I have no musical training or education, but I have heard that artists pay special attention to how songs are arranged on an album, particularly in terms of how they transition from one song to the next. It seems Queen have paid special attention to this. For example, the outro on I’m In Love With My Car segues nicely into Best Friend, as one of a number of examples. Note that this outro only occurs on the album version, and is not on the single version (flipside of Bo Rhap vinyl single (yes, I’m old!)). So to keep you occupied over the holiday season, I have two queries for you:
1. If someone would be willing to briefly clarify what the “rules” are for song transitions, I’d be very interested to hear it. But don’t feel obliged to address my ignorance.
2. What is your favourite – or the cleverest – transition that they did between songs?
Either way, I hope you all have a great holiday season, and that we get to see some great new releases in the upcoming year.
The Prophet's Song / Love of my Life. Took me a while to understand where the first ended and the next one began. And as I first listened to the album on tape, I couldn't check the info like on a CD player.
I'm confused by your example of a 'good' song transition?! I'm In Love With My Car has silence between it and the following track, as such there is no transition at all really, the question you are asking is how a band comes up with track order. I think of a transition as in the examples above, when a song segues into another.
As for how a band comes up with track order, I don't think there are any 'rules' as such (unless of course there are lots of segues as in early Queen albums) but a lot of the time I think it might be as simple as what mood the band/producer might be in at the time the order is chosen. On any other day it could be a completely different order..
Thanks for your comments. I guess I am wondering what is the function (for examples) of the short chord progression at the end of I'm in love with my car after the fadeout; does it somehow set the mood or key for the song that follows? Similarly for the vibrato bit at the end of Good Company?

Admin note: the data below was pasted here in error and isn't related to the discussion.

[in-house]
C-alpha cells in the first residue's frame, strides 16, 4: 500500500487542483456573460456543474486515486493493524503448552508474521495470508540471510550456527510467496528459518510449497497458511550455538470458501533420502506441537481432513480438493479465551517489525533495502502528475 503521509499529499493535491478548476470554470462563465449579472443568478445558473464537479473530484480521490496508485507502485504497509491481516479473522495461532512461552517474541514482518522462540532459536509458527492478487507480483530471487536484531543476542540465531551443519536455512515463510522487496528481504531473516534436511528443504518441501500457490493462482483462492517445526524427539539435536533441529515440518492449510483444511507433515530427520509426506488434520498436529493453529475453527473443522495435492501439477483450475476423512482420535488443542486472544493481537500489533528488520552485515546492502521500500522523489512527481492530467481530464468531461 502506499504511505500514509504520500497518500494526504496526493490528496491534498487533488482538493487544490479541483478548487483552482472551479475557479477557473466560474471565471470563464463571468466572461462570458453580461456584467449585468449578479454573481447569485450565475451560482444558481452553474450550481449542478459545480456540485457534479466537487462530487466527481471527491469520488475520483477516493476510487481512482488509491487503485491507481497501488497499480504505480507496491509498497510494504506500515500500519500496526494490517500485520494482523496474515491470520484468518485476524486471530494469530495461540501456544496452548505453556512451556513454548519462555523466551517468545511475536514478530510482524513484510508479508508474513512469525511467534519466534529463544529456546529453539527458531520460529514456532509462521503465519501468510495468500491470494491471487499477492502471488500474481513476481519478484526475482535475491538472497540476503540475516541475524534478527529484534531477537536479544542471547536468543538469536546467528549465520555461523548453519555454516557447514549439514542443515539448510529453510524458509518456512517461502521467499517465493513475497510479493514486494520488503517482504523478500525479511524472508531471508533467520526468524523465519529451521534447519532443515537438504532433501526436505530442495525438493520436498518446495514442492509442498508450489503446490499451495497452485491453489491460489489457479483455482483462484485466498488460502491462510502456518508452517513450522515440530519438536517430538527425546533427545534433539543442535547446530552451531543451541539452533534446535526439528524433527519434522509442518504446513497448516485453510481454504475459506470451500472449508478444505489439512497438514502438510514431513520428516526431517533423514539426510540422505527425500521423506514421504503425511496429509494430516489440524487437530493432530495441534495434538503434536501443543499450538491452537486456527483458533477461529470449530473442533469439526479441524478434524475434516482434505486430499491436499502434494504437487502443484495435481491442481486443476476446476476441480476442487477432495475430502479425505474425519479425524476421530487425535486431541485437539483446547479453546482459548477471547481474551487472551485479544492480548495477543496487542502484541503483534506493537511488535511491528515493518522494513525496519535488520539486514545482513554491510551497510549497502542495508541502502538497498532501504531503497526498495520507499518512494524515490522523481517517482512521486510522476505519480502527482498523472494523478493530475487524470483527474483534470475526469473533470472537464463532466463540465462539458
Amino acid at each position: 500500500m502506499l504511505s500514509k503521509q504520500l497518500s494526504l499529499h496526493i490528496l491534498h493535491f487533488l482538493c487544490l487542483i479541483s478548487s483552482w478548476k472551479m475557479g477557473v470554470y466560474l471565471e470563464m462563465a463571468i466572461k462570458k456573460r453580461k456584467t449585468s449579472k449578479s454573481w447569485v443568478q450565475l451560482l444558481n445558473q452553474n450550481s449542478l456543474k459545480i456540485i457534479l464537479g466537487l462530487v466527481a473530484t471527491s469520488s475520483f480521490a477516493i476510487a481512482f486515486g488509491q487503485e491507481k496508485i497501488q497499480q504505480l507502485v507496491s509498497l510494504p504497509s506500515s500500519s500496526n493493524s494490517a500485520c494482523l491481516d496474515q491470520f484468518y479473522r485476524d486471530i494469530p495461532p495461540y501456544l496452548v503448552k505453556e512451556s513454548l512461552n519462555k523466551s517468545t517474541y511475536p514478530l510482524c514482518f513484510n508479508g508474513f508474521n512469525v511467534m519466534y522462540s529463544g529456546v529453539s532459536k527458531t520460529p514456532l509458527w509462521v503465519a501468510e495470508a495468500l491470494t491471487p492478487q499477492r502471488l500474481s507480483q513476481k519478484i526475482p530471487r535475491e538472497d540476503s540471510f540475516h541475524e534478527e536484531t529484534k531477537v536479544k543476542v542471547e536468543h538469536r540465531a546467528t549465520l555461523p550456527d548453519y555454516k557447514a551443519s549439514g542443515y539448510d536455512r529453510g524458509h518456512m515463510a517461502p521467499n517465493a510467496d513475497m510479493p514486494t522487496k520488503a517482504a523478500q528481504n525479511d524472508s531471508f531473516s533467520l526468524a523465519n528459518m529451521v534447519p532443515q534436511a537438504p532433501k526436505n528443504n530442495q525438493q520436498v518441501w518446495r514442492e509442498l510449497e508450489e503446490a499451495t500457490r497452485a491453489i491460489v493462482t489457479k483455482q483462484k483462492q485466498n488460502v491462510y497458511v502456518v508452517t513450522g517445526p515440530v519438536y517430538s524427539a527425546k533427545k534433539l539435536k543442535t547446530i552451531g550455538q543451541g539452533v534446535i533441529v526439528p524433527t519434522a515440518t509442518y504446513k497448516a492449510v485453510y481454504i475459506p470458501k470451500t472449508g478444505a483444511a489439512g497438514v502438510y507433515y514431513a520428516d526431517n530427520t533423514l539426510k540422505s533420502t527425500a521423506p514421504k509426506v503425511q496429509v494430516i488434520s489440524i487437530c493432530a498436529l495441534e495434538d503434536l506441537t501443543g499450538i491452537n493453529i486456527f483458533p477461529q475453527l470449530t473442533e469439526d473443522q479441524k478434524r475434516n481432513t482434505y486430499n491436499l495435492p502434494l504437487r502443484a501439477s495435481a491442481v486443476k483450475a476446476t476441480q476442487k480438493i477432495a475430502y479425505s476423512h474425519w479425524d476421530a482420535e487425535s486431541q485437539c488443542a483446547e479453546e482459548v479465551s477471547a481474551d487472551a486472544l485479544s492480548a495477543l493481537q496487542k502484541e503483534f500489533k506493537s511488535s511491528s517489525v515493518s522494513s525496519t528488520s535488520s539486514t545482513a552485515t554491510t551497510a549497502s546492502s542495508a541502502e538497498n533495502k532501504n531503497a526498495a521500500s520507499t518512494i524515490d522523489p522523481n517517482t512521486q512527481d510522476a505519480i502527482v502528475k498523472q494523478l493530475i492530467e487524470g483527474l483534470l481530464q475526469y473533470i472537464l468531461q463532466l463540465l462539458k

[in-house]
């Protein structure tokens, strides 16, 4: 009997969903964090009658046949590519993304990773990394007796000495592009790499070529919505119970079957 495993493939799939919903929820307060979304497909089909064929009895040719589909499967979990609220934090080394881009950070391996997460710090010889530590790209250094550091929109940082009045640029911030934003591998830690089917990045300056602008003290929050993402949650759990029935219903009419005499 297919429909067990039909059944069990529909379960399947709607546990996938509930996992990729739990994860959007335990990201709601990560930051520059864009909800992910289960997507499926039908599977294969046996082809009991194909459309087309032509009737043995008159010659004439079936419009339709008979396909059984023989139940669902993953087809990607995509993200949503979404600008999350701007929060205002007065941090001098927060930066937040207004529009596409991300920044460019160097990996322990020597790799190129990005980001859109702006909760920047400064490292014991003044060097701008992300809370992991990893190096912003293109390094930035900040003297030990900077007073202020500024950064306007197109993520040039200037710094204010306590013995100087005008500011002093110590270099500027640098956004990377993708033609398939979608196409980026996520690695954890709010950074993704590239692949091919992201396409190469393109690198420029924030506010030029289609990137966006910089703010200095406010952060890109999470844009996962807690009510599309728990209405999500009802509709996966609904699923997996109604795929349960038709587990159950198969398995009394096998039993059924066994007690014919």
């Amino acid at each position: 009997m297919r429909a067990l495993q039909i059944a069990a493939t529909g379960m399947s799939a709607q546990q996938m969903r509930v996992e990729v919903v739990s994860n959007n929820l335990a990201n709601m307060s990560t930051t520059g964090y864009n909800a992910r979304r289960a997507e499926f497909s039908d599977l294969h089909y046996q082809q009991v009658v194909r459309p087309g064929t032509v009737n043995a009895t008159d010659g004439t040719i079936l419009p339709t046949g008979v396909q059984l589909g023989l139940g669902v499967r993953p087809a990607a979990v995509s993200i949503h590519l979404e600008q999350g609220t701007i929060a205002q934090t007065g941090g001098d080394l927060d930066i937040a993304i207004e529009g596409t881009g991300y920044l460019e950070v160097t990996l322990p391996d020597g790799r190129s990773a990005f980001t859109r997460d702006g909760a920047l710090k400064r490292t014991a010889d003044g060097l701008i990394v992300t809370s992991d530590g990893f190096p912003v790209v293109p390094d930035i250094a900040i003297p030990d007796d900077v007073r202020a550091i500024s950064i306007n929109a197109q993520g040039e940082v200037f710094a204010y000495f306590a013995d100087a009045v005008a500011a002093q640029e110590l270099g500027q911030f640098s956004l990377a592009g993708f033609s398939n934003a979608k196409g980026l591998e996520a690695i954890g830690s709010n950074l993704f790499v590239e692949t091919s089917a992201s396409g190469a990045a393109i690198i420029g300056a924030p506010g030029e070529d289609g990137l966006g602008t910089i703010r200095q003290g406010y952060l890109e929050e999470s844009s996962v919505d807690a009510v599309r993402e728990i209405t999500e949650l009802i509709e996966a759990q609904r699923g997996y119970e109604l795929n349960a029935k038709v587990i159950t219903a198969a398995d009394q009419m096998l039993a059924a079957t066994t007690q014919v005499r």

I could be way off base here - and probably am - but I figured there would be some "artistic" reason for those fragments, other than that is what the band members fancied at the time.
It's worth pointing out that CD tracks marks on Queen albums are usually (and mind blowningly) wrong. Being of the cassette generation I appreciate the confusion on those early listens!
IMO I can't imagine those early albums without those segues so they are very much part of the songs. It's only now I'm older I realise that the 'bridging' material is usually chopped in and not necessarily part of either song (the only example I can think of is the 'Surrender To The City' piece of MOTBQ which was rumoured to be an unreleased track but is obviously the segue bridge piece into FHLI - although it quite naturally qualifies itself as part of MOTBQ).
And I agree, the FOTQ / LOTV segue does jar a bit. My fav: Fairy Feller into Nevermore.
The transition of the song is the description of the song which is presented in the whole bold view of the story with the observation. The forum of the queen is about the serious discussion with the online resume writing services transmitting of the song like great achievement.
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And what about transition between Sections of a Song, a musical transition is an event used to segue between two different sections of a track. Sometimes, two song sections will easily go together in a very natural way, but other times, you may find the transition unexciting or perhaps a bit jarring. Instead of reducing the entire track to silence at the end of a phrase, try removing all elements except for one particular key sound, we do that while producing videos at Fiduciasoft